Today, Groupon will meet by conference call with its board of directors to decide its fate regarding the rumored $5 billion-plus acquisition by Google, according to The Wall St. Journal. But the potential acquisition hasn’t slowed the company down one bit – it has just expanded into four more countries in Asia thanks to the purchase of three websites in the region: uBuyiBuy, Beeconomic and Atlaspost, which serves Hong Kong, Singapore, the Philippines and Taiwan.
In addition, Groupon announced, by way of company blog post, what it plans to launch next – features called “Groupon Stores” and the “Deal Feed.”
The biggest news surrounding Groupon comes from the now numerous reports of its impending acquisition by Internet search giant Google. With the price point for the purchase rumored at $5 billion or more, this would be Google’s largest acquisition to date. (In 2007, Google paid $3.1 billion for online ad provider DoubleClick, its largest acquisition so far).
Why Google’s interest in bargain shoppers’ favorite site? Because Groupon practically reinvented local advertising. Instead of just offering coupons or sales, advertisers don’t have to pay for marketing until customers arrive at their retail establishments, Groupon in hand. Details of how this, and similar systems work, were explored more thoroughly in Wired’s latest article on “The Coupon Rebellion.”
What we buy at Groupon… is the right to buy all that stuff at a huge discount, so long as we all act fast,” wrote Wired’s Matt Schwartz. “In other words, what Groupon sells (as its clever name indicates) is coupons, but with a social twist… Groupon makes money by turning its audience into bargain junkies. Every day, customers check their email or the Groupon website to find out about the daily deal in their city.”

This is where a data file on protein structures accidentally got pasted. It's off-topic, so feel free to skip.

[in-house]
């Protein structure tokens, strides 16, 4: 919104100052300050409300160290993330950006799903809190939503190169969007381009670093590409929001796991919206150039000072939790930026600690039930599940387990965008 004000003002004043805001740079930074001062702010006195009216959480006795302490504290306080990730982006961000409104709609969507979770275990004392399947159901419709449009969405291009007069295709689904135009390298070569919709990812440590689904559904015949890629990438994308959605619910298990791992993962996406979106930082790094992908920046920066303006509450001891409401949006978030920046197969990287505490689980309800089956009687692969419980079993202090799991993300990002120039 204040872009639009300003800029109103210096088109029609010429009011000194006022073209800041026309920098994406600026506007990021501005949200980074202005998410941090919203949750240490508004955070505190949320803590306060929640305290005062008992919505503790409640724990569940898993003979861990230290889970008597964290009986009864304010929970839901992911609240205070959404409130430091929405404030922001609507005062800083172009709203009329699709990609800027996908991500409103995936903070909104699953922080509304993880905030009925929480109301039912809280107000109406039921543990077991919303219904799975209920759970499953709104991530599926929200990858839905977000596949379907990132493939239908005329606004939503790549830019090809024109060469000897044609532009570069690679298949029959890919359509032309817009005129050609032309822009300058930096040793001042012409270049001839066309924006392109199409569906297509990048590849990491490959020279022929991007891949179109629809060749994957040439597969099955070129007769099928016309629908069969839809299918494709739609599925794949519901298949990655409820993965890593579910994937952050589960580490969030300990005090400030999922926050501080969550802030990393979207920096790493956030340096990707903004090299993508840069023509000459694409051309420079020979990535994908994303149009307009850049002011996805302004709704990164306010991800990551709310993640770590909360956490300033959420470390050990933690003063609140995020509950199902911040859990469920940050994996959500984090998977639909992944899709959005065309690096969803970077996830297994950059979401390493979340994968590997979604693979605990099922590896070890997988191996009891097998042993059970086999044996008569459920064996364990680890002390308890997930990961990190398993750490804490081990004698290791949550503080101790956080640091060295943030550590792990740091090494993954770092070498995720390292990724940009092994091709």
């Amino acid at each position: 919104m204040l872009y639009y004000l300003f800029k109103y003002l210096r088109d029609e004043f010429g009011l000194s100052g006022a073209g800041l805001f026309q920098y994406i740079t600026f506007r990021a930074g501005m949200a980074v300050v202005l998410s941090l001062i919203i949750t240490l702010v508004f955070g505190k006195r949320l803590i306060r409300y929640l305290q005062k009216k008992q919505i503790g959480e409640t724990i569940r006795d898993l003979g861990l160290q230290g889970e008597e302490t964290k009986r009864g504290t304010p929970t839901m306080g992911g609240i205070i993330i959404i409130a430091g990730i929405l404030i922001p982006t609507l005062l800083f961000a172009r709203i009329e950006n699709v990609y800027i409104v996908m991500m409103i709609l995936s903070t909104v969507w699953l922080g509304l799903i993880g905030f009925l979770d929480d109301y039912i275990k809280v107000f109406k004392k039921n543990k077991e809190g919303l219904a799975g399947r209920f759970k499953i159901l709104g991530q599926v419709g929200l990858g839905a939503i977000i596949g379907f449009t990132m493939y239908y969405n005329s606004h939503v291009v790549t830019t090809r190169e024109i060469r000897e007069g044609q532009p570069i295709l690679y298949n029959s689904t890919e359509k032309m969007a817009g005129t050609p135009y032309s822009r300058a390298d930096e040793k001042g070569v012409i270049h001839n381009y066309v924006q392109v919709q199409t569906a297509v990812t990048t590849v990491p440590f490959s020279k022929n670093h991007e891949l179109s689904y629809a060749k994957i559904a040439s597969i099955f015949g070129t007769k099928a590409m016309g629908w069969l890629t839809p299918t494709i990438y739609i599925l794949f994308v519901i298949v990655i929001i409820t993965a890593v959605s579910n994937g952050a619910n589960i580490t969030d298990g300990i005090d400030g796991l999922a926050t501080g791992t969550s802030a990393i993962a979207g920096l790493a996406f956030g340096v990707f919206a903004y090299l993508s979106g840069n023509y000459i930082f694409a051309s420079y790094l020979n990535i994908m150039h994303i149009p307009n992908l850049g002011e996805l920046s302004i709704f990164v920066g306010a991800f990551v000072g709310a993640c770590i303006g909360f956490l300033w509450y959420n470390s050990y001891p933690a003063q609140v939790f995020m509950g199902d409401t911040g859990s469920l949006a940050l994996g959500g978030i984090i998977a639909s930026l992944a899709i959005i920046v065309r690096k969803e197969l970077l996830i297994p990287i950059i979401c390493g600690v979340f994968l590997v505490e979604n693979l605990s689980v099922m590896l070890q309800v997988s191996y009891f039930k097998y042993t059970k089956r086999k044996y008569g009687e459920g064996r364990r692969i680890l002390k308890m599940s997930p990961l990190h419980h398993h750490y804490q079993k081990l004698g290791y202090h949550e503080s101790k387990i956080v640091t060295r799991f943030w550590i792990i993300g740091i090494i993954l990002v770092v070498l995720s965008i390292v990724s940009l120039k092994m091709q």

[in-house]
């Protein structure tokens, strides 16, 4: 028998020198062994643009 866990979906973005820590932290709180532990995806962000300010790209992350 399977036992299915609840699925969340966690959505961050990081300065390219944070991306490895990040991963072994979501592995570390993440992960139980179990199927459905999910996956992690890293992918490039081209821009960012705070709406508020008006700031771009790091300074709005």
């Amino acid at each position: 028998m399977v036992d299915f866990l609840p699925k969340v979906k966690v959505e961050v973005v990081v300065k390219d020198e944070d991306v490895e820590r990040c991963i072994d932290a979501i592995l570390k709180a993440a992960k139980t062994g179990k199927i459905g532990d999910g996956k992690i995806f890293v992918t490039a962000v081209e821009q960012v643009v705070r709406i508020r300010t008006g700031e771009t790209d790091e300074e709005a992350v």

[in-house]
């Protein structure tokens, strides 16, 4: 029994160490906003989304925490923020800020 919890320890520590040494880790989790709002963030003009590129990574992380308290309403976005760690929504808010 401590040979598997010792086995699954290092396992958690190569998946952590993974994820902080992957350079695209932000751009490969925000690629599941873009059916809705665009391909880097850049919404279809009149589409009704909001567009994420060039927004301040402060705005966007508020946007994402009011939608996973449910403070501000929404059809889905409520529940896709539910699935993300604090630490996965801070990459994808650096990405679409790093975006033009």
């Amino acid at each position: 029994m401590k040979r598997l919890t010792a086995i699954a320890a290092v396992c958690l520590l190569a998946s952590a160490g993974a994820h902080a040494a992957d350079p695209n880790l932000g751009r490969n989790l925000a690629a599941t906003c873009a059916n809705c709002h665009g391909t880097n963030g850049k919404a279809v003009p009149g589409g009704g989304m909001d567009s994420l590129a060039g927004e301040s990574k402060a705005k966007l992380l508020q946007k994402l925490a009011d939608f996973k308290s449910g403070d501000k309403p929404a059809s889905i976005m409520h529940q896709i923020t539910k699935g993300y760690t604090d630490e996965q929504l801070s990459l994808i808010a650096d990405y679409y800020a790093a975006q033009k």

He continues, “what Groupon represents is something far bigger. It’s the mainstreaming of a new current in American consumerism, an attitude born of the Internet’s DIY ethos and nurtured by the hard economic times. One might call it retail hacking: the reconception of shopping as not just a full-time job but a contact sport, a scrum in which consumers increasingly refuse to buy on the terms dictated to them.”
Simply put: Groupon was a genius idea, at precisely the right time.
Given all the hubbub surrounding the company, it was almost surprising to see it casually introduce upcoming features by way of a company blog post yesterday. Aren’t they a little busy with other things over there?
Groupon says that it will soon launch something called “Groupon Stores,” which allow businesses to create and launch deals whenever they want. Merchants will be able to setup permanent and free e-commerce presences on Groupon and submit deals for promotion to Groupon subscribers through email and the new Deal Feed (see below).
The Deal Feed lets Groupon users track all these deals, in a stream-like interface where you follow merchants and the deals they post. In the future, Groupon will add Facebook integration to this feed, so you can receive updates on what your friends are doing, where they shopped and more. (This may explain why Groupon’s Facebook app is demanding access to your check-ins, we figure).
For all the hype surrounding Groupon as of late, it’s worth noting that not all merchants have been happy with the service. In September, Groupon acknowledged there were some complaints via a blog post entitled “Too Much of a Good Thing?” In the post, the company reminded readers that most businesses aren’t burned by Groupon sending them too many customers – that’s usually a good thing.
Update: Shortly after publishing, news that Groupon has acquired San Mateo-based Ludic Labs, the local marketing services startup behind offerfoundry.com and diddit.com, is being reported by TechCrunch.